Executive Summary
This report addresses a pressing issue in Mexico’s electricity sector—the large and growing
subsidies to residential consumers and their regressive incidence across different segments
of the population. It responds to requests from the Ministry of Energy (SENER) to provide
a preliminary assessment of alternatives to the current subsidy system, building on prior
collaboration between the Government of Mexico and the World Bank on the distribu-
tional impact of public spending, the performance of conditional cash transfer programs
and other poverty-targeted programs, and related work on pricing and subsidies for infra-
structure services. This study was designed as the first phase of a multiphase program of
collaborative analytical work. This first phase provides estimates of the distributional and
fiscal performance of alternative subsidy targeting mechanisms to help inform discussion
and deliberations on feasible goals and practical approaches over the medium term. A sec-
ond phase would address transition paths, specific compensatory mechanisms, and deci-
sion processes for pursuing the options that the Mexican authorities deem most promising.
Electricity subsidies in Mexico are among the largest in the world (US$9 billion in
2006) and have absorbed a significant proportion of public resources. Subsidies in 2006
were equivalent to about 1 percent of gross domestic product and were more than one-third
of total electricity sector revenues. Over two-thirds of electricity subsidies go to residential
consumers, and the volume of subsidies to residential customers increased by 46 percent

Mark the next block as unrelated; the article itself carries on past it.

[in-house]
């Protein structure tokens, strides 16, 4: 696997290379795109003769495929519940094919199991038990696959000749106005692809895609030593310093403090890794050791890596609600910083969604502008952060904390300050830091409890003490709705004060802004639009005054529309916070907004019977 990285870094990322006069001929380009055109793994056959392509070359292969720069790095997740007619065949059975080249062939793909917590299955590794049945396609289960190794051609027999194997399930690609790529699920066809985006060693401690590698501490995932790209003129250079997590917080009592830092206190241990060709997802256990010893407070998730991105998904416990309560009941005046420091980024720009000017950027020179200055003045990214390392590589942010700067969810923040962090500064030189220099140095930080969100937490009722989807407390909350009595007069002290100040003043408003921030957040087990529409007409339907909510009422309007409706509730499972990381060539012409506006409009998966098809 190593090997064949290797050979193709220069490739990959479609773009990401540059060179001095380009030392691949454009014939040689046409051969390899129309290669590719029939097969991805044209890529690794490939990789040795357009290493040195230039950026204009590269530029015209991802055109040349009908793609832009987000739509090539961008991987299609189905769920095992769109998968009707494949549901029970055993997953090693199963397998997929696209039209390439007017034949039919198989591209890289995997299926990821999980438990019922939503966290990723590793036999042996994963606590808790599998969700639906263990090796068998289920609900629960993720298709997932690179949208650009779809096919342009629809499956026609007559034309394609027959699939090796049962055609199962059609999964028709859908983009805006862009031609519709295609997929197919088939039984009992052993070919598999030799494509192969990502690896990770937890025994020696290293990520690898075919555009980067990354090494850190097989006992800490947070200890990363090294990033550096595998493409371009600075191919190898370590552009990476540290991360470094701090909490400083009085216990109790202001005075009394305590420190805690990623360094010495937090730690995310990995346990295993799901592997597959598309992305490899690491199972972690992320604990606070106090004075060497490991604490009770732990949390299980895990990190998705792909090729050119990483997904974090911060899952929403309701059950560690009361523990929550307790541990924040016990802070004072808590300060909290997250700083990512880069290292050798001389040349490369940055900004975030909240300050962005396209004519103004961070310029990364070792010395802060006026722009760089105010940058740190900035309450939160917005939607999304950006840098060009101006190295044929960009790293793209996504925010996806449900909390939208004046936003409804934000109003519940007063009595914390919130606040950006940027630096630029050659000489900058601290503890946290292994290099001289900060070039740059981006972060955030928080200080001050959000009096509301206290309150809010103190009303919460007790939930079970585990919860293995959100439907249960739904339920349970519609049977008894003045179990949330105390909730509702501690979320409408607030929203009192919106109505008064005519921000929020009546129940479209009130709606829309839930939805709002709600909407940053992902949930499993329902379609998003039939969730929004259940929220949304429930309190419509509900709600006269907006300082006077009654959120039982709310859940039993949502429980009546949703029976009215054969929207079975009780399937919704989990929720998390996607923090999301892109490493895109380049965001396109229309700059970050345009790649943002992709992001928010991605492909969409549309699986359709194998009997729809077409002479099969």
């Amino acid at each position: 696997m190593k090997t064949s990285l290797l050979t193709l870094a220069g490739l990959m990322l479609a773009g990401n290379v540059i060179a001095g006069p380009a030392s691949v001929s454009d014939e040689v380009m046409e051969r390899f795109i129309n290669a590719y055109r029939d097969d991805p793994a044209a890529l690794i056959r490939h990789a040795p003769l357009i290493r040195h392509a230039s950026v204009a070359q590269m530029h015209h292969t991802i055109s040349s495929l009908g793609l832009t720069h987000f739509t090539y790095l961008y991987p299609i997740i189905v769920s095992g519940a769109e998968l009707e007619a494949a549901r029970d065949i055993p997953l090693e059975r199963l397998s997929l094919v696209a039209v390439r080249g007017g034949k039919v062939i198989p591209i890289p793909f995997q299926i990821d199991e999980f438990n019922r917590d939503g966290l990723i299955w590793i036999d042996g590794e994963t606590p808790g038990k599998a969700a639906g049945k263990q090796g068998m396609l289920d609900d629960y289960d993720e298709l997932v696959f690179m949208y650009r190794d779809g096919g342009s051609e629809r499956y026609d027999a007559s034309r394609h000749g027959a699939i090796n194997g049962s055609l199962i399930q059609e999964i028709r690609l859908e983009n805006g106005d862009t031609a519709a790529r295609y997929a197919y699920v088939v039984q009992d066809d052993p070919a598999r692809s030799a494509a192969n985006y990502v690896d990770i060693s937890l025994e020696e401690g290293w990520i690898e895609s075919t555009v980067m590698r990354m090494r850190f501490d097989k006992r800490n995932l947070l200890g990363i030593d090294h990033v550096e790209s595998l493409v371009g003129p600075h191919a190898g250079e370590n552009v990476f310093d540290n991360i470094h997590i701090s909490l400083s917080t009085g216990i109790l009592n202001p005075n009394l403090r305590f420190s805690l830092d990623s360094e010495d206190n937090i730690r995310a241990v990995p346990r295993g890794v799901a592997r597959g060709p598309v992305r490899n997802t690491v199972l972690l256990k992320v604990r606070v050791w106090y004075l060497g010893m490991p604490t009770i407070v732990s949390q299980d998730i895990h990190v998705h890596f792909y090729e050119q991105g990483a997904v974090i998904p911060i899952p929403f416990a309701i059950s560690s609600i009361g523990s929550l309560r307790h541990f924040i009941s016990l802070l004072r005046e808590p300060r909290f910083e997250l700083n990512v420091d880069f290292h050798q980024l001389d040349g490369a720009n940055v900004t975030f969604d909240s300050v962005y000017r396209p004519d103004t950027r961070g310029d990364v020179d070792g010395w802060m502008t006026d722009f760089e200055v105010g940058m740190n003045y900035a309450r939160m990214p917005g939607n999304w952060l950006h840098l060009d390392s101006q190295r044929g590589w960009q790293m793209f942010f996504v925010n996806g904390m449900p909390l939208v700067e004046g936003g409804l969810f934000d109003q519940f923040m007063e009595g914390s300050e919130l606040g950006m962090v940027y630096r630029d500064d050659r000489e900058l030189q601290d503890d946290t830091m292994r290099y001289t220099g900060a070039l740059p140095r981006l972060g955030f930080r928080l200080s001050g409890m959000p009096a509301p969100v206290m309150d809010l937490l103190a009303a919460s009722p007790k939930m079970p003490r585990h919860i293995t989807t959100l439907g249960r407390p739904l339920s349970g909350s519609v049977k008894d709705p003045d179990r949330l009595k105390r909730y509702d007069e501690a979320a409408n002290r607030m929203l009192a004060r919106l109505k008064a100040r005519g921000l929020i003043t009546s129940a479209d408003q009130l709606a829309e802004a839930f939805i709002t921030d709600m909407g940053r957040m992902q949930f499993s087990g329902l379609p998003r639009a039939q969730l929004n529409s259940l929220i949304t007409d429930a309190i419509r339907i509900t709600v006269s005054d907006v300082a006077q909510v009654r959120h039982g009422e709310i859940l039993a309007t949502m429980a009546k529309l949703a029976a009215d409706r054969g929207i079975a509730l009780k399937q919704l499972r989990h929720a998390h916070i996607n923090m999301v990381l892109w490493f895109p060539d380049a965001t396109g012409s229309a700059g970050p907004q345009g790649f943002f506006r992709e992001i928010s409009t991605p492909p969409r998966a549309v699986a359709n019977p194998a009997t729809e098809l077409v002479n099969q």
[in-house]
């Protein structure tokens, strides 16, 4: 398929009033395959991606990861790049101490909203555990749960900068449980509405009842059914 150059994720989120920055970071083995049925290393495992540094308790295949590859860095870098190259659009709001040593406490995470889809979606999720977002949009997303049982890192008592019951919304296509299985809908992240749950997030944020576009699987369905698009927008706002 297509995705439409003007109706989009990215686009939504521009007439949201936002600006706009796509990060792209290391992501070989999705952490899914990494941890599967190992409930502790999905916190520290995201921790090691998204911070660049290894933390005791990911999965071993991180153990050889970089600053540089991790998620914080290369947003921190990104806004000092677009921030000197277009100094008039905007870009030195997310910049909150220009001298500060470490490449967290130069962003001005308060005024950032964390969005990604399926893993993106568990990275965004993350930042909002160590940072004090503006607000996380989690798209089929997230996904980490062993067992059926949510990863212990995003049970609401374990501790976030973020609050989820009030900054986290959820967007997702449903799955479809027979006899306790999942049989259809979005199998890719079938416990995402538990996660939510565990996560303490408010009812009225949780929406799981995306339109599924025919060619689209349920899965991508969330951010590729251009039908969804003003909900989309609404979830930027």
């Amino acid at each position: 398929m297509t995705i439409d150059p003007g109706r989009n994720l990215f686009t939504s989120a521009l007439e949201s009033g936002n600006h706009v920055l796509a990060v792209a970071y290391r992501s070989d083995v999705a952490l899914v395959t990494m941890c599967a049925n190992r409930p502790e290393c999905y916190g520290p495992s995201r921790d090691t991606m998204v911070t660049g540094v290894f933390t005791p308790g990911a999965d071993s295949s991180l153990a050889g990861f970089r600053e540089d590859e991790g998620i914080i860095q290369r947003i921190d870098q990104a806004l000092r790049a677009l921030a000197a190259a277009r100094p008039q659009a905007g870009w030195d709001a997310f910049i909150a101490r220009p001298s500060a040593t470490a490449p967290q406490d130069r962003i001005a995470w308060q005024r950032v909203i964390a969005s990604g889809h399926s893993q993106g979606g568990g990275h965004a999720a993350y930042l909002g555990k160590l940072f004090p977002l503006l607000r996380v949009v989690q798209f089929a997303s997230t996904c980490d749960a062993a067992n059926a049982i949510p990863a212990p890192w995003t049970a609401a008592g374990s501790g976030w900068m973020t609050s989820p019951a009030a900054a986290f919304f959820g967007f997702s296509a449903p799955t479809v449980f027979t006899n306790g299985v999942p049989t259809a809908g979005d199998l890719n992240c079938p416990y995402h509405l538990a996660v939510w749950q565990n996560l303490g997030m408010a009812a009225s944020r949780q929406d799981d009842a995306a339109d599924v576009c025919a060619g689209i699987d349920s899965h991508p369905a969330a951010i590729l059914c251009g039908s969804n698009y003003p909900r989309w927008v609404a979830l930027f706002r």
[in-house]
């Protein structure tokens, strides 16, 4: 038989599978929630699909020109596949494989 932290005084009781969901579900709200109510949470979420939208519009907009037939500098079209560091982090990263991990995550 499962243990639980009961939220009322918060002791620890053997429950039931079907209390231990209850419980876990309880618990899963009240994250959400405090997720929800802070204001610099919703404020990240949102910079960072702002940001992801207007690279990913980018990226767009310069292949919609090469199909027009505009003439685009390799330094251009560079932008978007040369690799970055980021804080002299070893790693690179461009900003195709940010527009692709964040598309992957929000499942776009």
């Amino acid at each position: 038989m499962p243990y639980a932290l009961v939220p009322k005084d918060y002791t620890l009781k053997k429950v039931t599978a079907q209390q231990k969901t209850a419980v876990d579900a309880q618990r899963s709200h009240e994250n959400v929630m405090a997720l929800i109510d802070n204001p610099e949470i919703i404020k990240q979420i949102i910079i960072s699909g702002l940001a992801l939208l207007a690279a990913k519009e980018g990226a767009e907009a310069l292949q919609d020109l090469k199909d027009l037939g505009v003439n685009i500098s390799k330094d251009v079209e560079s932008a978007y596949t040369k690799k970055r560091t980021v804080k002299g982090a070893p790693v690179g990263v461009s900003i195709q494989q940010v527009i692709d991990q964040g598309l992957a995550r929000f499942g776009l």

between 2002 and 2006 in real terms.
Tariff subsidies of this magnitude impact heavily on the performance of the electric-
ity sector and on Mexican society more generally.
■ First, the cost of the subsidies needs to be covered in some way—if not by con-
sumers, then by government; if not directly by the government, then by reduced
spending on system expansion to meet growing demand, on service quality upgrades,
and on operations and asset maintenance. Fiscal transfers to the utilities divert
resources from priority social and economic programs and reduce fiscal space for
financing priority investments in the electricity sector. The 2006 federal budget for
investment in electricity (excluding the Programas de Inversión de Impacto Diferido
en el Gasto [Pidirigas]) was 40 billion pesos, only slightly larger in nominal terms
than it was in 2001 and less than half the total volume of subsidies.
■ Second, subsidies distort price signals, elevating demand above what it would be if
electricity was priced at marginal or average cost. Massive underpricing also mutes
incentives for customers to take energy saving measures, such as replacing old
equipment and appliances. Higher customer demand requires additional power
supply, especially to meet periods of peak demand. Because elevated residential
electricity demand tends to lower load factors for the power system, it leads to
reduced efficiency in the use of generation and transmission facilities and thus to a
higher marginal cost of supplying all customer classes. This has negative implica-
tions for economic competitiveness.
■ Subsidies also engender environmental costs. Elevated demand leads to incremen-
tal emissions from power plants, including local pollutants responsible for poor
vii11503-00b_Exec_Sum_rev.qxd 1/6/09 9:46 AM Page viii
viii Executive Summary
air quality (such as particulates and ozone precursors) and global pollutants linked
to climate change. Further, standard merit order dispatch rules exacerbate the ten-
dency for marginal generating plants (those with low capital costs, but high fuel